Out in the Dark takes an intensely intimate look beyond the familiar tragic premise of Romeo and Juliet across the Israeli/Palestinian wall. A similar star-crossed Romeo-and-Romeo romance has been broached before in Eytan Fox’s more superficial The Bubble (2007). Here, debut director Michael Mayer, with co-scripter Yael Shafrir, gives the handsome male lovers liberating lives, though made more complicated by political and family restrictions.
Opening at night, and continuing in the dark almost throughout, Nimr Mashrawi (newcomer Nicholas Jacob) scrambles past border security to get from his family’s Ramallah home on the West Bank to a Tel Aviv gay night club, where young Palestinian men can hang out and flirt with Israelis as if they were in any cosmopolitan city. Over drinks, he tells Roy Schaefer (Michael Aloni, a TV teen heartthrob in Israel) about his hopes to continue his graduate studies in psychology abroad, and the sparks fly between them.
Back home, over the objections of his militant brother, Nabil (Jameel Khouri), Nimr is excited to have a temporary pass for an internship where he feels he’s a helpful part of a Tel Aviv clinic’s social services staff on how to treat Palestinian patients. He stays overnight with other gay Palestinian guys, who live illegally on a roof. This gives Nimr a chance to meet up again with “that cute lawyer,” as his flamboyant friend Mustafa (Loai Noufi) well describes him. And they quickly fall into bed together with sweaty romantic passion.
Nimr manages to arrive home safely this time (some scenes were filmed in Ramallah), albeit facing relentless verbal criticism from his family that his work amounts to collaboration; his brother respects that “God put a good head on your shoulders,” yet insists he should get a scholarship abroad instead. (Nabil hides guns for an attack.)
Meanwhile, Nimr’s friend Mustafa faces violence from vicious security officer Gil (Alon Pdut), who gives him an ultimatum that’s something of a Catch-22: cooperate as an informant on Palestinian terrorists or his conservative Muslim family will be informed that he’s a homosexual prostitute. (The filmmakers conducted background research on LGBT Palestinians living in fraught limbo in Israel for the touches of verisimilitude.) Roy is sure that he can protect Nimr from such threats by keeping him at his nice apartment, having a romantic interlude at his old swimming pool, and taking him for Shabbat dinner at his parents, though they haven’t fully accepted their son’s orientation. As family and security pressures intensify on both sides, Roy is confident his father’s legal connections with underworld figures (the corruption angle is a fresh plot point) can get Nimr a permanent pass.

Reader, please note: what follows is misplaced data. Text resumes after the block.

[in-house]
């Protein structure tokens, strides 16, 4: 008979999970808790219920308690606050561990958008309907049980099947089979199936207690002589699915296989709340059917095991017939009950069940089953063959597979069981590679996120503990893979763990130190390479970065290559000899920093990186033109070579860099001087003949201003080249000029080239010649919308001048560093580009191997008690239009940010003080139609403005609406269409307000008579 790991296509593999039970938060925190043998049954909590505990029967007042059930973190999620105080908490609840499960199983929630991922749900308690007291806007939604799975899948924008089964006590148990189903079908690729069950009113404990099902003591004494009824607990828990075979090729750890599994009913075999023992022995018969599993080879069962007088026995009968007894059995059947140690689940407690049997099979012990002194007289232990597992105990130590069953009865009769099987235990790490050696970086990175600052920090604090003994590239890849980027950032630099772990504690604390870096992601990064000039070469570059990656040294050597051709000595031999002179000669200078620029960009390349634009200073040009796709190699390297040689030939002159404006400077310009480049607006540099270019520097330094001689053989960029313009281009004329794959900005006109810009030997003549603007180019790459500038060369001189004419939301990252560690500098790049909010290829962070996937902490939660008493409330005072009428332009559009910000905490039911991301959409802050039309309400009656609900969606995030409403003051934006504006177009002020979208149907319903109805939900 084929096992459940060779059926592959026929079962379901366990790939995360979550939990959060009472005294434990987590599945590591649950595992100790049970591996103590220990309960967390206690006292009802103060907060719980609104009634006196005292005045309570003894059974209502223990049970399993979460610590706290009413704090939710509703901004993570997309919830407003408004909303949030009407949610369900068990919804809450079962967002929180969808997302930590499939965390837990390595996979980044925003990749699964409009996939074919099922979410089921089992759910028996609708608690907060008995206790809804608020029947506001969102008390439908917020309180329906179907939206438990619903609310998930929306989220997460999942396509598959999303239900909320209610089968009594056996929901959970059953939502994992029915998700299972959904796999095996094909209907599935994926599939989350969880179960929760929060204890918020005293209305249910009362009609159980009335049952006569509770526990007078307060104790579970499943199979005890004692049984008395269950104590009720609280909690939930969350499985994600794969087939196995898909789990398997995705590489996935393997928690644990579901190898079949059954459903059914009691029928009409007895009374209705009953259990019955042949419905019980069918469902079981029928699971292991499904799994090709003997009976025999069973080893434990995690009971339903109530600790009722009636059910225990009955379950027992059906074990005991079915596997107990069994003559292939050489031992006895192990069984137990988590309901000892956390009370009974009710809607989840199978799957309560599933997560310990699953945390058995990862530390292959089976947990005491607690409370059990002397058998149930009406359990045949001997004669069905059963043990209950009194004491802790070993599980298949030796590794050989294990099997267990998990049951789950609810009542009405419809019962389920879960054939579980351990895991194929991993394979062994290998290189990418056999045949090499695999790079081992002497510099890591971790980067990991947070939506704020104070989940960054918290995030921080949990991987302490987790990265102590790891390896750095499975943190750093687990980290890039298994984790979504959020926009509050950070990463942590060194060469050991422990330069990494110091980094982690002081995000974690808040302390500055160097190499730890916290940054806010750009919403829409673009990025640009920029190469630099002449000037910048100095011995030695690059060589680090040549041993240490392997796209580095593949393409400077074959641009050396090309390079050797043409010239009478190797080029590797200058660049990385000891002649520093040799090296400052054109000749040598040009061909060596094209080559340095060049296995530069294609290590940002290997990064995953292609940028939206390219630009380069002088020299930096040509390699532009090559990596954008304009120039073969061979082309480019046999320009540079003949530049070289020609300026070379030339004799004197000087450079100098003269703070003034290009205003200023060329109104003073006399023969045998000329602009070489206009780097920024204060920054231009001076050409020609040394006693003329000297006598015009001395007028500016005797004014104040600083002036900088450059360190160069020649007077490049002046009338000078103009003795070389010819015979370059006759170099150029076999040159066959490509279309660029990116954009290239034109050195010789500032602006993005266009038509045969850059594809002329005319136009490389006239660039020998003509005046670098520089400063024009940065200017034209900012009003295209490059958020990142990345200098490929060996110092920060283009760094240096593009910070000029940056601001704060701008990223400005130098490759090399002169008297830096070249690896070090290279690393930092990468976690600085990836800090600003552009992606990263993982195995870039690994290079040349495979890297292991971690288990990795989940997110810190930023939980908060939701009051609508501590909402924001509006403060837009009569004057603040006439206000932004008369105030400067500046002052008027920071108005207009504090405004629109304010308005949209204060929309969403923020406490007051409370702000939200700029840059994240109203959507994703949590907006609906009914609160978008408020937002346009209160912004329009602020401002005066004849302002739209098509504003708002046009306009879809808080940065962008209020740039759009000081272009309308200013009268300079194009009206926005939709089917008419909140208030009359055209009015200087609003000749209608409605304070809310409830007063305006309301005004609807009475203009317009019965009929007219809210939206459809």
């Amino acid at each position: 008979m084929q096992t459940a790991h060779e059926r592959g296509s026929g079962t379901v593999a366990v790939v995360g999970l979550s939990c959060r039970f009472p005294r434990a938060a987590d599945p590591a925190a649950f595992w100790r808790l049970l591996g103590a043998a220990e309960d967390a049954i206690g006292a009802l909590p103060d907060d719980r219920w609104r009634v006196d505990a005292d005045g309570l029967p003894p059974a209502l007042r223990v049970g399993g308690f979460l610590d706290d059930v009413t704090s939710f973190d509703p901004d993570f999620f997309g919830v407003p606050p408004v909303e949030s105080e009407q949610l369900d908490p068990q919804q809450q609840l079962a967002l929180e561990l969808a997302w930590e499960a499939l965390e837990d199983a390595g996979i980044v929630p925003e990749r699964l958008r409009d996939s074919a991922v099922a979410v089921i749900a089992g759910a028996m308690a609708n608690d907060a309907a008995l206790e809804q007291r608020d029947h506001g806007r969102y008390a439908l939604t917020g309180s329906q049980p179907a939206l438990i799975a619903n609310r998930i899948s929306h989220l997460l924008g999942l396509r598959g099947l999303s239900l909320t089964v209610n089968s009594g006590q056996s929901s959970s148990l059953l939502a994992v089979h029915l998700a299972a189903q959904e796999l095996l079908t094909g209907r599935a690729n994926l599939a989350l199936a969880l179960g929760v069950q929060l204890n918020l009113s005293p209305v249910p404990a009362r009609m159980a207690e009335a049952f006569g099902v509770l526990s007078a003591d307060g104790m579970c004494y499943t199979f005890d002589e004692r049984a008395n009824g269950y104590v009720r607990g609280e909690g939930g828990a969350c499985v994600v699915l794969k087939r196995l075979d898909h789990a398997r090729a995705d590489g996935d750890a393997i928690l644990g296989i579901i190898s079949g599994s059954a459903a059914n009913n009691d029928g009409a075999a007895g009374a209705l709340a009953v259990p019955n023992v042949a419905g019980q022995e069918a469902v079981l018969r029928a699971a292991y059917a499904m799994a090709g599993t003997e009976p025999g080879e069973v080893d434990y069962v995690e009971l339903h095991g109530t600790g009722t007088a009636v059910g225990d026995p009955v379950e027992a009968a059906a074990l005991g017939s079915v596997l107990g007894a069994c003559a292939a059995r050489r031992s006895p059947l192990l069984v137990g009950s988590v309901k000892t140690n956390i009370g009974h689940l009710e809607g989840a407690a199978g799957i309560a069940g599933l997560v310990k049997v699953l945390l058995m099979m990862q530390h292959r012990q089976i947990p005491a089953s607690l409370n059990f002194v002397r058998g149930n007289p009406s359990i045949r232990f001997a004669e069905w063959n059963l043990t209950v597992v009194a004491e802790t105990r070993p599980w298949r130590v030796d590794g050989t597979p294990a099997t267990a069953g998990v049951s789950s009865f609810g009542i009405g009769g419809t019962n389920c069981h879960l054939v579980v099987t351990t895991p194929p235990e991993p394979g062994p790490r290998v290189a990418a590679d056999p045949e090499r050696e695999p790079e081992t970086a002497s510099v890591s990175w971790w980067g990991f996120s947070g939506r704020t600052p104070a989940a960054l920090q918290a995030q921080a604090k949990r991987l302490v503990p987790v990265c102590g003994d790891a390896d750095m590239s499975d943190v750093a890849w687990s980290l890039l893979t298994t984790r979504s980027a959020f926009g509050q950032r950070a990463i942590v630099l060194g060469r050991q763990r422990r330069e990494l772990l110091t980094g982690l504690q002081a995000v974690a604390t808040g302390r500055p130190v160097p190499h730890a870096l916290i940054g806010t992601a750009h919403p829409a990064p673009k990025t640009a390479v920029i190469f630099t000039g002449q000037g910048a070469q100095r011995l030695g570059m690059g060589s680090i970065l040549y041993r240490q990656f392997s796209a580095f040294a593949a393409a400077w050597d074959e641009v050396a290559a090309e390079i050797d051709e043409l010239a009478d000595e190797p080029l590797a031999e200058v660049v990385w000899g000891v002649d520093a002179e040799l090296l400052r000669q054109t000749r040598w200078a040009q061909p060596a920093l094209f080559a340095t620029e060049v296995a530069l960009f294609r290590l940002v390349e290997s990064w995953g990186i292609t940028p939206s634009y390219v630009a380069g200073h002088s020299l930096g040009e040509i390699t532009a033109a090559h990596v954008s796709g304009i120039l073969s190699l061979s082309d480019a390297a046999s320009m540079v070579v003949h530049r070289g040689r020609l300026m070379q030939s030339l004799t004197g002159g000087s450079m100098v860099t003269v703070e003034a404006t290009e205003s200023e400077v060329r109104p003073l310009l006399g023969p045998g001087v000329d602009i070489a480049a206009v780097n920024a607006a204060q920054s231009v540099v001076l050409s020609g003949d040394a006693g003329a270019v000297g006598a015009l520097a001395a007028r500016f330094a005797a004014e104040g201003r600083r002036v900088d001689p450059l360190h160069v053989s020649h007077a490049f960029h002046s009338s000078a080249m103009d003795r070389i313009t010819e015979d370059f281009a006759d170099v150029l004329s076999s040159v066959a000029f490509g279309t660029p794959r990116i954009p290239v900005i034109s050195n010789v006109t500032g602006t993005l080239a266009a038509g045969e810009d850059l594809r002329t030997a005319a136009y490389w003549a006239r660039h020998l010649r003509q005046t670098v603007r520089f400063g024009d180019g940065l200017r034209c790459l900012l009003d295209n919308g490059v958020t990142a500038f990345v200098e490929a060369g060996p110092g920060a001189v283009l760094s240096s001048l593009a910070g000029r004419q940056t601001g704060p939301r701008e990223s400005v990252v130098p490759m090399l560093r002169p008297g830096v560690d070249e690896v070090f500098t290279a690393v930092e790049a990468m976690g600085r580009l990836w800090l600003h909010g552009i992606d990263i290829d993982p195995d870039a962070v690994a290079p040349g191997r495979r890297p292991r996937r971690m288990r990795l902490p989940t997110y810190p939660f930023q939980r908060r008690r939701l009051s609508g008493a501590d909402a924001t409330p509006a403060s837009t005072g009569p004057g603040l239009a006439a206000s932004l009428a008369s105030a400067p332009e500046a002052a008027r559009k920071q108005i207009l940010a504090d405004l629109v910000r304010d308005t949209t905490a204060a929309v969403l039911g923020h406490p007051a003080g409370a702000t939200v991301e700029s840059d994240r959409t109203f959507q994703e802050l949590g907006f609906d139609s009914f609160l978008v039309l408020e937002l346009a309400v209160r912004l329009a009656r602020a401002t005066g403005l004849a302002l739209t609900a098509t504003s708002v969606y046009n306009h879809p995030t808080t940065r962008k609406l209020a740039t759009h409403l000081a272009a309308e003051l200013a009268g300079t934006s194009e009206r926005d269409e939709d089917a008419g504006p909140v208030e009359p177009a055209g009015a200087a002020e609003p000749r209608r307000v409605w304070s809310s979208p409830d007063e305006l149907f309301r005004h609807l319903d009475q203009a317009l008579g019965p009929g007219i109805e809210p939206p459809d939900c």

Cinematographer Ron Aviad changes the tone from the intimacy of falling in love to the tensions of a thriller, with a lot of hand-held chase scenes down narrow alleys, fleeing macho Israeli and Palestinian homophobes, both equally brutal. The look of the film helps overcome some stereotypes—Nimr is a bit too much of an old-fashioned Guess Who’s Coming to Dinner-like dream date and his brother is all anger. Suspense thrillingly builds as to what options the lovers have, what choices they will want to make, and which they will be able to take, leaving glimpses of romantic optimism a la “There’s a place for us….”